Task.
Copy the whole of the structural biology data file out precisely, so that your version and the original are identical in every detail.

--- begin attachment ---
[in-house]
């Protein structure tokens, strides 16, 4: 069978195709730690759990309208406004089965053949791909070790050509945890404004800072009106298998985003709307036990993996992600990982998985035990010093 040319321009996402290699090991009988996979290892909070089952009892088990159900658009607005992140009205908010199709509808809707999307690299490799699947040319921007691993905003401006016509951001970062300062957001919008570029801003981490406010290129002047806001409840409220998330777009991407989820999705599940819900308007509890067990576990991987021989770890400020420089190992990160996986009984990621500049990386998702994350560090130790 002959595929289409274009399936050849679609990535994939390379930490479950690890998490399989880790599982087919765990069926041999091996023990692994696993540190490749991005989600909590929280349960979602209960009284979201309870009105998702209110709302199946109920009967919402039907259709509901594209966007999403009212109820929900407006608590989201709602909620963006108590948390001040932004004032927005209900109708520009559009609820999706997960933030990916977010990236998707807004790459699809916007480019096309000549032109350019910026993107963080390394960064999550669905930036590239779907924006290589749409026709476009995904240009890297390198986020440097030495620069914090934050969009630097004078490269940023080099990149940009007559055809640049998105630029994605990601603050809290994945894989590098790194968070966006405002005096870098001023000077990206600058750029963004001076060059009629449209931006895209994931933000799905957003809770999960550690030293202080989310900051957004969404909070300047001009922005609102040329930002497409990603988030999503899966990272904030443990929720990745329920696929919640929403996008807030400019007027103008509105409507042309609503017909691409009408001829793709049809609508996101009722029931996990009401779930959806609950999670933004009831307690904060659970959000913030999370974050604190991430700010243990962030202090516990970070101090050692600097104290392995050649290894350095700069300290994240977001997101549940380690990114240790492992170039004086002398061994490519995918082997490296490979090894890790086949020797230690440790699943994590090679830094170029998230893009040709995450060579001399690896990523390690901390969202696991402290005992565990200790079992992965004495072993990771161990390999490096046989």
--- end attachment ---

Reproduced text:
[in-house]
């Protein structure tokens, strides 16, 4: 069978195709730690759990309208406004089965053949791909070790050509945890404004800072009106298998985003709307036990993996992600990982998985035990010093 040319321009996402290699090991009988996979290892909070089952009892088990159900658009607005992140009205908010199709509808809707999307690299490799699947040319921007691993905003401006016509951001970062300062957001919008570029801003981490406010290129002047806001409840409220998330777009991407989820999705599940819900308007509890067990576990991987021989770890400020420089190992990160996986009984990621500049990386998702994350560090130790 002959595929289409274009399936050849679609990535994939390379930490479950690890998490399989880790599982087919765990069926041999091996023990692994696993540190490749991005989600909590929280349960979602209960009284979201309870009105998702209110709302199946109920009967919402039907259709509901594209966007999403009212109820929900407006608590989201709602909620963006108590948390001040932004004032927005209900109708520009559009609820999706997960933030990916977010990236998707807004790459699809916007480019096309000549032109350019910026993107963080390394960064999550669905930036590239779907924006290589749409026709476009995904240009890297390198986020440097030495620069914090934050969009630097004078490269940023080099990149940009007559055809640049998105630029994605990601603050809290994945894989590098790194968070966006405002005096870098001023000077990206600058750029963004001076060059009629449209931006895209994931933000799905957003809770999960550690030293202080989310900051957004969404909070300047001009922005609102040329930002497409990603988030999503899966990272904030443990929720990745329920696929919640929403996008807030400019007027103008509105409507042309609503017909691409009408001829793709049809609508996101009722029931996990009401779930959806609950999670933004009831307690904060659970959000913030999370974050604190991430700010243990962030202090516990970070101090050692600097104290392995050649290894350095700069300290994240977001997101549940380690990114240790492992170039004086002398061994490519995918082997490296490979090894890790086949020797230690440790699943994590090679830094170029998230893009040709995450060579001399690896990523390690901390969202696991402290005992565990200790079992992965004495072993990771161990390999490096046989």